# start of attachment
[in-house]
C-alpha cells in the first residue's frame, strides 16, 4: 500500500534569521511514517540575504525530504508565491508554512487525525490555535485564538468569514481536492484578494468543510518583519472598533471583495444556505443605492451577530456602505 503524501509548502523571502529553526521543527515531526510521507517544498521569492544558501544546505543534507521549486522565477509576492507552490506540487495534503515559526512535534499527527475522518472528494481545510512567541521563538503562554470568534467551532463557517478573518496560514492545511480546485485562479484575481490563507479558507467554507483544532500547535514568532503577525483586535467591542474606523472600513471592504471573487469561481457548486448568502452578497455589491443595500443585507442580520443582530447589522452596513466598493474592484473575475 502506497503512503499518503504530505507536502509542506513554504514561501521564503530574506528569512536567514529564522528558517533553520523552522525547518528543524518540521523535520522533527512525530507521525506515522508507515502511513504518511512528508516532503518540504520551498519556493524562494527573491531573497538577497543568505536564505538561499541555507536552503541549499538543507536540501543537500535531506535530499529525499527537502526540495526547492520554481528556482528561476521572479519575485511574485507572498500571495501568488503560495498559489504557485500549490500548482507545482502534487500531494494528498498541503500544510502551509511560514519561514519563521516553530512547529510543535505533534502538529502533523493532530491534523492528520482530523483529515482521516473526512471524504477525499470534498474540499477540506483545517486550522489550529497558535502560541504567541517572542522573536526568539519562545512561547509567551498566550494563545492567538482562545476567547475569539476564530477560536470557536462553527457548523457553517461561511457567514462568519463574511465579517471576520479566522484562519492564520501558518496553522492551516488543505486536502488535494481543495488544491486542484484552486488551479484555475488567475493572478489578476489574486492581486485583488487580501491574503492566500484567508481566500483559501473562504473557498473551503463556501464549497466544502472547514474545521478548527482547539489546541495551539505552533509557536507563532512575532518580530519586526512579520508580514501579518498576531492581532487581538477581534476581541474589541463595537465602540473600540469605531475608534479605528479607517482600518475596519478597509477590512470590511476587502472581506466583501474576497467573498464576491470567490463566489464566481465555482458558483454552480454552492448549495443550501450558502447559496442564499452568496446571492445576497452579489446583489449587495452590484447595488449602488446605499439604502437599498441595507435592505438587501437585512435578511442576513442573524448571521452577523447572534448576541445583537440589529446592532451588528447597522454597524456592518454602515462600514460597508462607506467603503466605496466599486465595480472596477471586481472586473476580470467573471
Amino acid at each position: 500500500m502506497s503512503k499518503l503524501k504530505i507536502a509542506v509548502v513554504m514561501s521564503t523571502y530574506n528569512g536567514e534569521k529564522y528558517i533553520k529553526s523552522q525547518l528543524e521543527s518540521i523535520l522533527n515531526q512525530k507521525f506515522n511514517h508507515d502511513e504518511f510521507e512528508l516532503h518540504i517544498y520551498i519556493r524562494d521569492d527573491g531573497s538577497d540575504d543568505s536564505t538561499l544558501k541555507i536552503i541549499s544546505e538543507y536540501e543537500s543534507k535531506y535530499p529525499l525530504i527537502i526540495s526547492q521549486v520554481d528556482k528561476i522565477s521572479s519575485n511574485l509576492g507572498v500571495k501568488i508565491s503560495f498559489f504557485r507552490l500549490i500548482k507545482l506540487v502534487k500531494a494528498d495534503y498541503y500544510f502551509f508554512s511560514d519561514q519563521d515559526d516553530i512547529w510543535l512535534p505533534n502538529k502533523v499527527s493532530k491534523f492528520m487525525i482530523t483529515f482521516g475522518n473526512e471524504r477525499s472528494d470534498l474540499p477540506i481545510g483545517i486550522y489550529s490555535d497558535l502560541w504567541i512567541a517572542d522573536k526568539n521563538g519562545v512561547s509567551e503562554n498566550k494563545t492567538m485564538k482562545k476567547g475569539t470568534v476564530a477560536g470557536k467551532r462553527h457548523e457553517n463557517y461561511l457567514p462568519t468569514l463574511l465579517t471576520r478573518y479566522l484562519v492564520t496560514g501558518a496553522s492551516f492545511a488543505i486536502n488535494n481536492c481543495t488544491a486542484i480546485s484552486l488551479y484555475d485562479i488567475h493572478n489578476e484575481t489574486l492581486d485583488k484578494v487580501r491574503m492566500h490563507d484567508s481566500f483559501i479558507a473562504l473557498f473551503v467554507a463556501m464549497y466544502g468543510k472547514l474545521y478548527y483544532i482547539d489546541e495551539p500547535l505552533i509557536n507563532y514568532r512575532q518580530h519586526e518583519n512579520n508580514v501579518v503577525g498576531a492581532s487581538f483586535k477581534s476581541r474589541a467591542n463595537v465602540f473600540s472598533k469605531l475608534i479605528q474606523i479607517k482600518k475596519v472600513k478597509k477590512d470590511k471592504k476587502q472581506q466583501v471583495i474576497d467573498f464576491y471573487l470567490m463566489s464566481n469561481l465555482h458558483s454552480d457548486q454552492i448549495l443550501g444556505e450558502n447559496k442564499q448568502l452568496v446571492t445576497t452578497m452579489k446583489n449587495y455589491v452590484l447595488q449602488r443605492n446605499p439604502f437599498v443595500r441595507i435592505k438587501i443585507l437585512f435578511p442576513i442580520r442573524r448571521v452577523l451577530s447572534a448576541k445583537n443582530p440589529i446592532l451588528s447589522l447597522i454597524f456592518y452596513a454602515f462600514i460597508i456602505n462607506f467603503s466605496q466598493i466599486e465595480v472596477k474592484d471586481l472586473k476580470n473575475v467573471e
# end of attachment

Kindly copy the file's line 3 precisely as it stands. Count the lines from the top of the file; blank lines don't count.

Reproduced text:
Amino acid at each position: 500500500m502506497s503512503k499518503l503524501k504530505i507536502a509542506v509548502v513554504m514561501s521564503t523571502y530574506n528569512g536567514e534569521k529564522y528558517i533553520k529553526s523552522q525547518l528543524e521543527s518540521i523535520l522533527n515531526q512525530k507521525f506515522n511514517h508507515d502511513e504518511f510521507e512528508l516532503h518540504i517544498y520551498i519556493r524562494d521569492d527573491g531573497s538577497d540575504d543568505s536564505t538561499l544558501k541555507i536552503i541549499s544546505e538543507y536540501e543537500s543534507k535531506y535530499p529525499l525530504i527537502i526540495s526547492q521549486v520554481d528556482k528561476i522565477s521572479s519575485n511574485l509576492g507572498v500571495k501568488i508565491s503560495f498559489f504557485r507552490l500549490i500548482k507545482l506540487v502534487k500531494a494528498d495534503y498541503y500544510f502551509f508554512s511560514d519561514q519563521d515559526d516553530i512547529w510543535l512535534p505533534n502538529k502533523v499527527s493532530k491534523f492528520m487525525i482530523t483529515f482521516g475522518n473526512e471524504r477525499s472528494d470534498l474540499p477540506i481545510g483545517i486550522y489550529s490555535d497558535l502560541w504567541i512567541a517572542d522573536k526568539n521563538g519562545v512561547s509567551e503562554n498566550k494563545t492567538m485564538k482562545k476567547g475569539t470568534v476564530a477560536g470557536k467551532r462553527h457548523e457553517n463557517y461561511l457567514p462568519t468569514l463574511l465579517t471576520r478573518y479566522l484562519v492564520t496560514g501558518a496553522s492551516f492545511a488543505i486536502n488535494n481536492c481543495t488544491a486542484i480546485s484552486l488551479y484555475d485562479i488567475h493572478n489578476e484575481t489574486l492581486d485583488k484578494v487580501r491574503m492566500h490563507d484567508s481566500f483559501i479558507a473562504l473557498f473551503v467554507a463556501m464549497y466544502g468543510k472547514l474545521y478548527y483544532i482547539d489546541e495551539p500547535l505552533i509557536n507563532y514568532r512575532q518580530h519586526e518583519n512579520n508580514v501579518v503577525g498576531a492581532s487581538f483586535k477581534s476581541r474589541a467591542n463595537v465602540f473600540s472598533k469605531l475608534i479605528q474606523i479607517k482600518k475596519v472600513k478597509k477590512d470590511k471592504k476587502q472581506q466583501v471583495i474576497d467573498f464576491y471573487l470567490m463566489s464566481n469561481l465555482h458558483s454552480d457548486q454552492i448549495l443550501g444556505e450558502n447559496k442564499q448568502l452568496v446571492t445576497t452578497m452579489k446583489n449587495y455589491v452590484l447595488q449602488r443605492n446605499p439604502f437599498v443595500r441595507i435592505k438587501i443585507l437585512f435578511p442576513i442580520r442573524r448571521v452577523l451577530s447572534a448576541k445583537n443582530p440589529i446592532l451588528s447589522l447597522i454597524f456592518y452596513a454602515f462600514i460597508i456602505n462607506f467603503s466605496q466598493i466599486e465595480v472596477k474592484d471586481l472586473k476580470n473575475v467573471e